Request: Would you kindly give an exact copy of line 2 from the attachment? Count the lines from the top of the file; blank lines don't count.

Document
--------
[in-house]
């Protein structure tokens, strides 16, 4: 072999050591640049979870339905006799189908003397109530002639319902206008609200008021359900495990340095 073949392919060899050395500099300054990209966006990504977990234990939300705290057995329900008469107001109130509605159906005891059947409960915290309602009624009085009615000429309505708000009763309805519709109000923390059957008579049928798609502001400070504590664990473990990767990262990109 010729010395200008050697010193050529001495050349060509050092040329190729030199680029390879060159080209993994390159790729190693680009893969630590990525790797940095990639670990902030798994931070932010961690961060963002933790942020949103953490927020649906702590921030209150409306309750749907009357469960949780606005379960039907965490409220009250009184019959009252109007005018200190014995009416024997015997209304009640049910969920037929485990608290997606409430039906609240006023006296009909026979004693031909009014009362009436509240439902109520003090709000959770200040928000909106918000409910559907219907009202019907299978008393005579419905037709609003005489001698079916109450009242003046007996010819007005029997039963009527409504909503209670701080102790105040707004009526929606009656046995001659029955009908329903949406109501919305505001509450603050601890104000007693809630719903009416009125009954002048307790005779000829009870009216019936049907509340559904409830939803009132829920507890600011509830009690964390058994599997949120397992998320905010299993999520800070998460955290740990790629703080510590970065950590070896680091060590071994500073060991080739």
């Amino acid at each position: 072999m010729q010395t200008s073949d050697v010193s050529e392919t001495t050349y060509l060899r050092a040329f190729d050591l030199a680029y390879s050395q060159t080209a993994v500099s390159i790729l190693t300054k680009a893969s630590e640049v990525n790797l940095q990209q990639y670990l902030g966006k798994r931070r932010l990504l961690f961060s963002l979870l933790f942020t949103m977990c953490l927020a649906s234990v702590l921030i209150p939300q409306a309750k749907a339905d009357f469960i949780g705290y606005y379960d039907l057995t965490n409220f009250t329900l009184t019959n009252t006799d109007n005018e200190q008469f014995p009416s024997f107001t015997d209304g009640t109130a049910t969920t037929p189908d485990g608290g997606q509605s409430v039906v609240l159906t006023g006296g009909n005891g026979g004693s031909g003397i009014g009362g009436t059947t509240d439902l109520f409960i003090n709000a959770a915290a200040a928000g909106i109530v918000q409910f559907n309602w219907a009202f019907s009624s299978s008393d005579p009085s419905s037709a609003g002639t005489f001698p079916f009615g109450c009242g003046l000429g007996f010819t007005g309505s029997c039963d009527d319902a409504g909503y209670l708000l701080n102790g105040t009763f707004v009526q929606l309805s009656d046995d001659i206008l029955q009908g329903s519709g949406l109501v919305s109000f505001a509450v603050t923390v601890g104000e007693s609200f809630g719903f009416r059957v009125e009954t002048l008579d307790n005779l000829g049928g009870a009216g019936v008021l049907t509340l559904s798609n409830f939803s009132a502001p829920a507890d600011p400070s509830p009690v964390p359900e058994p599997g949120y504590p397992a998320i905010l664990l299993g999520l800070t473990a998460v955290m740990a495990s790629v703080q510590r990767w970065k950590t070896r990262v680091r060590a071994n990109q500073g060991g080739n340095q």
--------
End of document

């Protein structure tokens, strides 16, 4: 072999050591640049979870339905006799189908003397109530002639319902206008609200008021359900495990340095 073949392919060899050395500099300054990209966006990504977990234990939300705290057995329900008469107001109130509605159906005891059947409960915290309602009624009085009615000429309505708000009763309805519709109000923390059957008579049928798609502001400070504590664990473990990767990262990109 010729010395200008050697010193050529001495050349060509050092040329190729030199680029390879060159080209993994390159790729190693680009893969630590990525790797940095990639670990902030798994931070932010961690961060963002933790942020949103953490927020649906702590921030209150409306309750749907009357469960949780606005379960039907965490409220009250009184019959009252109007005018200190014995009416024997015997209304009640049910969920037929485990608290997606409430039906609240006023006296009909026979004693031909009014009362009436509240439902109520003090709000959770200040928000909106918000409910559907219907009202019907299978008393005579419905037709609003005489001698079916109450009242003046007996010819007005029997039963009527409504909503209670701080102790105040707004009526929606009656046995001659029955009908329903949406109501919305505001509450603050601890104000007693809630719903009416009125009954002048307790005779000829009870009216019936049907509340559904409830939803009132829920507890600011509830009690964390058994599997949120397992998320905010299993999520800070998460955290740990790629703080510590970065950590070896680091060590071994500073060991080739």